It was a special occasion: women, men and children abruptly leaving their work in the fields or the shade of their jacales and adobe homes to greet the Bishop; the Bishop who months earlier left Durango with his companions to travel on a multi-stop tour of Chihuahua and New Mexico, who reached this humble place called Doña Ana, between the river and the mountain ranges, a place he journeyed through several years before when it was just a dangerous camp site — and now was a place where crops were growing and where pobladores offered him water, food and smiles — basic human comfort.
The pobladores later gathered for Mass and Confirmation to be officiated by the Bishop, on May 15, 1845. Blessings, prayers and readings, signs of peace, wine and bread, blood and body. Some of the pobladores were not in attendance, having been killed or taken captive by Apaches. For them, more prayers.
Either the bishop or one of the priests wrote down on a sheet of paper the names of the confirmed, their parents and padrinos, then tucked the paper into a notebook, where it would remain for generations.
This record faded over time, yet some names still remain: Montoya being the most common.
 Jacales (jacal, singular) were homes made of poles, sticks, mud, grasses, hides — whatever could be found and used to create shelter. The word jacal is derived from the Nahuatl word Xacalli. See Nahuatl Dictionary at https://nahuatl.uoregon.edu/content/xacalli. The historical record reflects the use of jacales as homes by the indigenous and mestizos in Chihuahua and New Mexico. See, e.g., search results for the word “jacal” within the Cibola Project.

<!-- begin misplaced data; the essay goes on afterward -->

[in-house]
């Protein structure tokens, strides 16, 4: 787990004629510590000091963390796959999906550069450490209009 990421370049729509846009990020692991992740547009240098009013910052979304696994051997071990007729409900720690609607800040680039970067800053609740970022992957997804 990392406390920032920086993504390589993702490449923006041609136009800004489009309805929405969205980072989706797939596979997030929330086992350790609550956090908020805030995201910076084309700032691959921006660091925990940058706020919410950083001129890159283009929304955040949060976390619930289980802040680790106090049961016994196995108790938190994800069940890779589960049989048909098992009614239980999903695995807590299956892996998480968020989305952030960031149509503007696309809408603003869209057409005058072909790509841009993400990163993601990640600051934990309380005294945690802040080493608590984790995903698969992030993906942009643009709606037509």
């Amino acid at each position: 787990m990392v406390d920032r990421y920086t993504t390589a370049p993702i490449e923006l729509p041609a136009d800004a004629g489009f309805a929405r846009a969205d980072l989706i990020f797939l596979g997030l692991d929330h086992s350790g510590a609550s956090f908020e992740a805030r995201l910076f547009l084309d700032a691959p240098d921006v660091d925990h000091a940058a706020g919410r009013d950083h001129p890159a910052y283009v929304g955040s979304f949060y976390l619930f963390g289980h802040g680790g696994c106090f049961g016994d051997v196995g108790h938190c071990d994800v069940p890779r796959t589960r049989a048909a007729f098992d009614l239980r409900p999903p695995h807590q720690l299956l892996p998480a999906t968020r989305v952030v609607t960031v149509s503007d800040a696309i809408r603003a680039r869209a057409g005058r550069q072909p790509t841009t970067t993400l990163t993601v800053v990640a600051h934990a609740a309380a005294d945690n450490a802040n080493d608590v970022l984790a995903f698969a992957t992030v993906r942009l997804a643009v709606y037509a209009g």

Bishop José Antonio Laureano de Zubiría y Escalante first traveled to New Mexico in 1833. See Andrés Resendez, Changing National Identities at the Frontier: Texas and New Mexico, 1800-1850, at pp. 74-76, Kindle edition, (Cambridge University Press, 2004), 74-76.
 Pobladores (poblador or pobladora singular) means inhabitants or settlers in Spanish (Diccionario de la Lengua Española), and was the word used in historical records to describe the early inhabitants of Doña Ana. See e.g., Transcription of records within the Report of the Surveyor-General of New Mexico regarding the Doña Ana land grant in New Mexico, in Senate Documents, Otherwise Publ. as Public Documents and Executive Documents: 14th Congress, 1st Session-48th Congress, 2nd Session and Special Session. United States, n.p, 1874., 3-87.
 Record of Confirmations officiated by Bishop José Antonio Laureano de Zubiría y Escalante at (the place he called) Colonia de Santa Maria de Doña Ana, May 15, 1845, within records at the Church of Nuestra Señora de la Guadalupe, Paso del Norte (now Juarez), Chihuahua. See photographs of documents above.)